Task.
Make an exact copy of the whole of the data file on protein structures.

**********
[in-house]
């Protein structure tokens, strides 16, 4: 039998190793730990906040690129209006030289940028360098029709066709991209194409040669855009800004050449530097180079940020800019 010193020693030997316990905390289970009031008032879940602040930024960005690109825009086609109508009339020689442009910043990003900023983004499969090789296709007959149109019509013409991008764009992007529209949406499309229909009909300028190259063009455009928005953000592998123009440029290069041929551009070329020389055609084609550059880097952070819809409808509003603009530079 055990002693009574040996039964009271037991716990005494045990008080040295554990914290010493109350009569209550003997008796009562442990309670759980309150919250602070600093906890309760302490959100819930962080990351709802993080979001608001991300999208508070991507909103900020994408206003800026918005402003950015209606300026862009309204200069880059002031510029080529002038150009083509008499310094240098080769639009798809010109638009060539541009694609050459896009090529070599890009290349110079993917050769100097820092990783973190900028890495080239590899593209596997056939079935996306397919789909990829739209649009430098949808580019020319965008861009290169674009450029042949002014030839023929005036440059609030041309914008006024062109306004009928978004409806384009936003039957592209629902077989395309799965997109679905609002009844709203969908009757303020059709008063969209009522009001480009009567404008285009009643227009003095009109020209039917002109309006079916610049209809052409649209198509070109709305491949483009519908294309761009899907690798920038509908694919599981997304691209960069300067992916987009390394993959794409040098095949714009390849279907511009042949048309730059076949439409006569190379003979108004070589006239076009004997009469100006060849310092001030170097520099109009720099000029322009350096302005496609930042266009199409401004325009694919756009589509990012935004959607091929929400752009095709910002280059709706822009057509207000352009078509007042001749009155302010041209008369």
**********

[in-house]
């Protein structure tokens, strides 16, 4: 039998190793730990906040690129209006030289940028360098029709066709991209194409040669855009800004050449530097180079940020800019 010193020693030997316990905390289970009031008032879940602040930024960005690109825009086609109508009339020689442009910043990003900023983004499969090789296709007959149109019509013409991008764009992007529209949406499309229909009909300028190259063009455009928005953000592998123009440029290069041929551009070329020389055609084609550059880097952070819809409808509003603009530079 055990002693009574040996039964009271037991716990005494045990008080040295554990914290010493109350009569209550003997008796009562442990309670759980309150919250602070600093906890309760302490959100819930962080990351709802993080979001608001991300999208508070991507909103900020994408206003800026918005402003950015209606300026862009309204200069880059002031510029080529002038150009083509008499310094240098080769639009798809010109638009060539541009694609050459896009090529070599890009290349110079993917050769100097820092990783973190900028890495080239590899593209596997056939079935996306397919789909990829739209649009430098949808580019020319965008861009290169674009450029042949002014030839023929005036440059609030041309914008006024062109306004009928978004409806384009936003039957592209629902077989395309799965997109679905609002009844709203969908009757303020059709008063969209009522009001480009009567404008285009009643227009003095009109020209039917002109309006079916610049209809052409649209198509070109709305491949483009519908294309761009899907690798920038509908694919599981997304691209960069300067992916987009390394993959794409040098095949714009390849279907511009042949048309730059076949439409006569190379003979108004070589006239076009004997009469100006060849310092001030170097520099109009720099000029322009350096302005496609930042266009199409401004325009694919756009589509990012935004959607091929929400752009095709910002280059709706822009057509207000352009078509007042001749009155302010041209008369």